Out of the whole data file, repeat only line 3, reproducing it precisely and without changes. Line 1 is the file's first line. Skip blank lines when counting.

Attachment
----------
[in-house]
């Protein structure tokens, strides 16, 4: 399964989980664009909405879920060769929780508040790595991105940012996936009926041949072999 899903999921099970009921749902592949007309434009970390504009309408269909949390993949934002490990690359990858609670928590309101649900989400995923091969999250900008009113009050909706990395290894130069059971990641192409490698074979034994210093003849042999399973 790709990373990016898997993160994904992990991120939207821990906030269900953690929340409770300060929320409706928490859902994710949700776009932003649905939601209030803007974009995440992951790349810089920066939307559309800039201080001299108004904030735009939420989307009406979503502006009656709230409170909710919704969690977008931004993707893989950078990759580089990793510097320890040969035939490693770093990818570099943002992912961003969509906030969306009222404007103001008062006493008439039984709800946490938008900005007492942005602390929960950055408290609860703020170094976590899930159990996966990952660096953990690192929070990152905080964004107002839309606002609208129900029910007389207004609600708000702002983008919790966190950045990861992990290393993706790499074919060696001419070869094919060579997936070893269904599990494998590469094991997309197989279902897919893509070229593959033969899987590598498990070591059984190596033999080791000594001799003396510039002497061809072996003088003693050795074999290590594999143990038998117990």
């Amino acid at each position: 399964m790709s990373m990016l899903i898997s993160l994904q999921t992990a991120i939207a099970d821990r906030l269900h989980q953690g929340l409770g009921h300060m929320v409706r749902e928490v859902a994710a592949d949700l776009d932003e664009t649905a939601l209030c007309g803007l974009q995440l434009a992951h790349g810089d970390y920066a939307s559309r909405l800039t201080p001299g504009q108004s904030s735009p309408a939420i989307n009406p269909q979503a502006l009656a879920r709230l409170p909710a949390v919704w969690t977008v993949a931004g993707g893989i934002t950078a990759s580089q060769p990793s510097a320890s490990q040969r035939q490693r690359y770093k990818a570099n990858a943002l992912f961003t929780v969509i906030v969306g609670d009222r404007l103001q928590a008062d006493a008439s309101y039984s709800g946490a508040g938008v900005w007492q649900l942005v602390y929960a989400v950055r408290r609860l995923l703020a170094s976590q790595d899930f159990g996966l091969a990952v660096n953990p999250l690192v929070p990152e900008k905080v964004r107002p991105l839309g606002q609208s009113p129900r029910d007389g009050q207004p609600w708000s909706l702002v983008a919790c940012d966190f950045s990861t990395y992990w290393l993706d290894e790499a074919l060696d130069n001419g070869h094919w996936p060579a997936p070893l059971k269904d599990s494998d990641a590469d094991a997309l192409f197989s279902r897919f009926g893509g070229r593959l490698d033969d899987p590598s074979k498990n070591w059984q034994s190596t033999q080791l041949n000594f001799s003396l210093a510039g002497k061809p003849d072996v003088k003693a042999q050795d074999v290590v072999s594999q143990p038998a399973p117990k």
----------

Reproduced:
């Amino acid at each position: 399964m790709s990373m990016l899903i898997s993160l994904q999921t992990a991120i939207a099970d821990r906030l269900h989980q953690g929340l409770g009921h300060m929320v409706r749902e928490v859902a994710a592949d949700l776009d932003e664009t649905a939601l209030c007309g803007l974009q995440l434009a992951h790349g810089d970390y920066a939307s559309r909405l800039t201080p001299g504009q108004s904030s735009p309408a939420i989307n009406p269909q979503a502006l009656a879920r709230l409170p909710a949390v919704w969690t977008v993949a931004g993707g893989i934002t950078a990759s580089q060769p990793s510097a320890s490990q040969r035939q490693r690359y770093k990818a570099n990858a943002l992912f961003t929780v969509i906030v969306g609670d009222r404007l103001q928590a008062d006493a008439s309101y039984s709800g946490a508040g938008v900005w007492q649900l942005v602390y929960a989400v950055r408290r609860l995923l703020a170094s976590q790595d899930f159990g996966l091969a990952v660096n953990p999250l690192v929070p990152e900008k905080v964004r107002p991105l839309g606002q609208s009113p129900r029910d007389g009050q207004p609600w708000s909706l702002v983008a919790c940012d966190f950045s990861t990395y992990w290393l993706d290894e790499a074919l060696d130069n001419g070869h094919w996936p060579a997936p070893l059971k269904d599990s494998d990641a590469d094991a997309l192409f197989s279902r897919f009926g893509g070229r593959l490698d033969d899987p590598s074979k498990n070591w059984q034994s190596t033999q080791l041949n000594f001799s003396l210093a510039g002497k061809p003849d072996v003088k003693a042999q050795d074999v290590v072999s594999q143990p038998a399973p117990k």